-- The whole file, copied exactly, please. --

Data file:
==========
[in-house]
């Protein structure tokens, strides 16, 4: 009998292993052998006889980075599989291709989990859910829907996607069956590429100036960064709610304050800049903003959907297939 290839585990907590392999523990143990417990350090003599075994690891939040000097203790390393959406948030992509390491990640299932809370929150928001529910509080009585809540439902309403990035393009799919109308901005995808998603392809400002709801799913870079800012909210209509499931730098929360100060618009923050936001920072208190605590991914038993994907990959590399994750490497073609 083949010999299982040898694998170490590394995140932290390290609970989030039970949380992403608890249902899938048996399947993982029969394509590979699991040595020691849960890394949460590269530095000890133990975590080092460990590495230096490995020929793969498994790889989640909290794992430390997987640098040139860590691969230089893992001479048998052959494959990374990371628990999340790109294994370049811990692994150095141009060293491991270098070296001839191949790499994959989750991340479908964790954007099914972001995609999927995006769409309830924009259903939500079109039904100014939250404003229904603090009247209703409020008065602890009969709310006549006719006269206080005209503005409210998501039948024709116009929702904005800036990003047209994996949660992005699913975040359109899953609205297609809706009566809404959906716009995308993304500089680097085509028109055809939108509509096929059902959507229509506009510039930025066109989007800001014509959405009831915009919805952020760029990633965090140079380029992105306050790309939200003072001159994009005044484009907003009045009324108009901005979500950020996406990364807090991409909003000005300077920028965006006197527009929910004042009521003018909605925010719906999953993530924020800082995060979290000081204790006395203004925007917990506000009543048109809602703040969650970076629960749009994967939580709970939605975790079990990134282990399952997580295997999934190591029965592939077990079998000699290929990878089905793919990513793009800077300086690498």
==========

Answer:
[in-house]
């Protein structure tokens, strides 16, 4: 009998292993052998006889980075599989291709989990859910829907996607069956590429100036960064709610304050800049903003959907297939 290839585990907590392999523990143990417990350090003599075994690891939040000097203790390393959406948030992509390491990640299932809370929150928001529910509080009585809540439902309403990035393009799919109308901005995808998603392809400002709801799913870079800012909210209509499931730098929360100060618009923050936001920072208190605590991914038993994907990959590399994750490497073609 083949010999299982040898694998170490590394995140932290390290609970989030039970949380992403608890249902899938048996399947993982029969394509590979699991040595020691849960890394949460590269530095000890133990975590080092460990590495230096490995020929793969498994790889989640909290794992430390997987640098040139860590691969230089893992001479048998052959494959990374990371628990999340790109294994370049811990692994150095141009060293491991270098070296001839191949790499994959989750991340479908964790954007099914972001995609999927995006769409309830924009259903939500079109039904100014939250404003229904603090009247209703409020008065602890009969709310006549006719006269206080005209503005409210998501039948024709116009929702904005800036990003047209994996949660992005699913975040359109899953609205297609809706009566809404959906716009995308993304500089680097085509028109055809939108509509096929059902959507229509506009510039930025066109989007800001014509959405009831915009919805952020760029990633965090140079380029992105306050790309939200003072001159994009005044484009907003009045009324108009901005979500950020996406990364807090991409909003000005300077920028965006006197527009929910004042009521003018909605925010719906999953993530924020800082995060979290000081204790006395203004925007917990506000009543048109809602703040969650970076629960749009994967939580709970939605975790079990990134282990399952997580295997999934190591029965592939077990079998000699290929990878089905793919990513793009800077300086690498």